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Marine Corps pilot program looks at critical infrastructure

By Art Powell | | October 23, 2008

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The Marine Corps Critical Infrastructure Program Pilot Critical Asset Risk Assessment, part of a Department of Defense-wide focus, is in the initial phase and a team of eight inspectors and three observers completed their review of critical Marine Corps Logistics Base Albany infrastructure recently 

“Its purpose is to review and evaluate those mission-critical assets and supporting infrastructure that have been identified and the risks to them from all hazards and threats. This is not just anti-terrorism related,” said George Wolski, manager, Anti-terrorism Force Protection, Public Service Division, MCLB Albany.

The program consists of, among other items, a vulnerability and risk assessment of certain assets that have been identified as critical for the effective operation of MCLB Albany and Marine Corps Logistics Command. Other services within DoD are conducting similar assessments.

“We certainly have a history and tradition of conducting vulnerability-based assessments, but the move, at least in the terms of Department of Defense critical infrastructure program, has been to do a risk-based assessment to ultimately support efforts to manage risks to our critical assets and infrastructure,” said Jim Maxfield, critical infrastructure contract manager, Headquarters, Marine Corps.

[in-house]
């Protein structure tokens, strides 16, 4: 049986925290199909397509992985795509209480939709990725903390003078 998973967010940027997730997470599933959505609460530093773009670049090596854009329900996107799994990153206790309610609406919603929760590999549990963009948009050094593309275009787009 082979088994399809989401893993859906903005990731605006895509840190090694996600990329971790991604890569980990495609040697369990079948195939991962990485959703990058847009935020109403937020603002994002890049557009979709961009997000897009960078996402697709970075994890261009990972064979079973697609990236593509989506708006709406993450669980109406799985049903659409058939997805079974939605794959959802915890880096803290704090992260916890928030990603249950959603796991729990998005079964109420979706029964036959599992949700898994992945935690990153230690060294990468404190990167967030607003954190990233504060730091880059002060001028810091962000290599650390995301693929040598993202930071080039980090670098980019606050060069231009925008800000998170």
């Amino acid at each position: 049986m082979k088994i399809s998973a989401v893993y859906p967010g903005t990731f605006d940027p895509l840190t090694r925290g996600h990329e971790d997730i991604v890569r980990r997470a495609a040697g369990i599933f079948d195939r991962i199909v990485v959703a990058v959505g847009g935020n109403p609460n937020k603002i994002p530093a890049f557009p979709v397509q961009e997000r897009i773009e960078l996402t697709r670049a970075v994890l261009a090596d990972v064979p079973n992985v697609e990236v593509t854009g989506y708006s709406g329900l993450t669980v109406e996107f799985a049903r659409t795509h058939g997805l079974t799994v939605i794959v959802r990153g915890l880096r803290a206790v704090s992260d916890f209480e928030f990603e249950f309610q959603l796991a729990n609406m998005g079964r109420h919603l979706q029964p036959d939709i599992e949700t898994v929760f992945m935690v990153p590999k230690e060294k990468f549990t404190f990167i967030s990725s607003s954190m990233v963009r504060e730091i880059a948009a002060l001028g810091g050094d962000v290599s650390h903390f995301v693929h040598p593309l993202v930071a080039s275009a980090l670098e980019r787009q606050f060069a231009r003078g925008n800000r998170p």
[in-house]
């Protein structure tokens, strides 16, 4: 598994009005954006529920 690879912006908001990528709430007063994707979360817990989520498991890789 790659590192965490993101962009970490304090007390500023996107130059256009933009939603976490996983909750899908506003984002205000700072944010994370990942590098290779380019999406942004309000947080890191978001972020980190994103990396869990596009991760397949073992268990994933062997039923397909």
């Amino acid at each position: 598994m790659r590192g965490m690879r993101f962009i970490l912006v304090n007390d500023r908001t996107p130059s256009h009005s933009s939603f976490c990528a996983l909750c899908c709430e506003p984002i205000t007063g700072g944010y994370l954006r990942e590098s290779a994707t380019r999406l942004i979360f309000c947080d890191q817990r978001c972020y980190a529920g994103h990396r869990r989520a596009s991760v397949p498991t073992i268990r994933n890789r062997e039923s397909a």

The program considers hurricanes, tornados, fires, floods and earthquakes, commonly referred to as the “all hazards approach.”  During the assessment, the team coordinates directly with those affected installation and tenant activities to discuss their missions and to identify impacts on the execution of those missions caused by loss or unavailability of those assets.

“There really is an operational focus on how operations are impacted by the loss of these things we call critical assets,” Maxfield explained.

Information gathered from the inspections will be reviewed to establish practices and procedures to better protect critical assets.

“The end result is to support the development process for the long-term management of risks to Marine Corps critical assets,” said Wolski.

“The pilot assessment does not require a report of corrective or remedial action during the pilot phase, but it does provide an awareness and understanding of risks to mission execution, and what to expect when it is no longer a pilot,” he added. 


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